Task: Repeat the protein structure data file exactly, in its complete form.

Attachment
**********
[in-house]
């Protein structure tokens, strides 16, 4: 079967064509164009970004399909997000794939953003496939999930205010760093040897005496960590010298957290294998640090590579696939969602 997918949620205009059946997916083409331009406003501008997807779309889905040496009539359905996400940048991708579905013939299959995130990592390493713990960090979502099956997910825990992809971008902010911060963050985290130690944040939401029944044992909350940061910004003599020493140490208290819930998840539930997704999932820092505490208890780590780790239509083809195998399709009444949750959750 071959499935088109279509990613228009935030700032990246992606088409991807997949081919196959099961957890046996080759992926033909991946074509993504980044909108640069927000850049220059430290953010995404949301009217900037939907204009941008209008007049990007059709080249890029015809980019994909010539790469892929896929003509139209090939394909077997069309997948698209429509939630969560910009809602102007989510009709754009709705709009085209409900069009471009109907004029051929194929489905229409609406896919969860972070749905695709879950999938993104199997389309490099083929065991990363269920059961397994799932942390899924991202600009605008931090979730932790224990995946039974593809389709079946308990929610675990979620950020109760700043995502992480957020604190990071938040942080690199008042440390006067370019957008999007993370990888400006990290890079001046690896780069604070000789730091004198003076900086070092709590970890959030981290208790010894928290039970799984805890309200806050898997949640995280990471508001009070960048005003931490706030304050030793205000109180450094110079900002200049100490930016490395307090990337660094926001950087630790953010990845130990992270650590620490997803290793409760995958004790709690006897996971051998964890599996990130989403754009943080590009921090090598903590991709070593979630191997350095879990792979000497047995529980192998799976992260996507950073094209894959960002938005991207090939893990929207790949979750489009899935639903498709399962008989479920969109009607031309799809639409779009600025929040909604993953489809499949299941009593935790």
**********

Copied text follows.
[in-house]
């Protein structure tokens, strides 16, 4: 079967064509164009970004399909997000794939953003496939999930205010760093040897005496960590010298957290294998640090590579696939969602 997918949620205009059946997916083409331009406003501008997807779309889905040496009539359905996400940048991708579905013939299959995130990592390493713990960090979502099956997910825990992809971008902010911060963050985290130690944040939401029944044992909350940061910004003599020493140490208290819930998840539930997704999932820092505490208890780590780790239509083809195998399709009444949750959750 071959499935088109279509990613228009935030700032990246992606088409991807997949081919196959099961957890046996080759992926033909991946074509993504980044909108640069927000850049220059430290953010995404949301009217900037939907204009941008209008007049990007059709080249890029015809980019994909010539790469892929896929003509139209090939394909077997069309997948698209429509939630969560910009809602102007989510009709754009709705709009085209409900069009471009109907004029051929194929489905229409609406896919969860972070749905695709879950999938993104199997389309490099083929065991990363269920059961397994799932942390899924991202600009605008931090979730932790224990995946039974593809389709079946308990929610675990979620950020109760700043995502992480957020604190990071938040942080690199008042440390006067370019957008999007993370990888400006990290890079001046690896780069604070000789730091004198003076900086070092709590970890959030981290208790010894928290039970799984805890309200806050898997949640995280990471508001009070960048005003931490706030304050030793205000109180450094110079900002200049100490930016490395307090990337660094926001950087630790953010990845130990992270650590620490997803290793409760995958004790709690006897996971051998964890599996990130989403754009943080590009921090090598903590991709070593979630191997350095879990792979000497047995529980192998799976992260996507950073094209894959960002938005991207090939893990929207790949979750489009899935639903498709399962008989479920969109009607031309799809639409779009600025929040909604993953489809499949299941009593935790």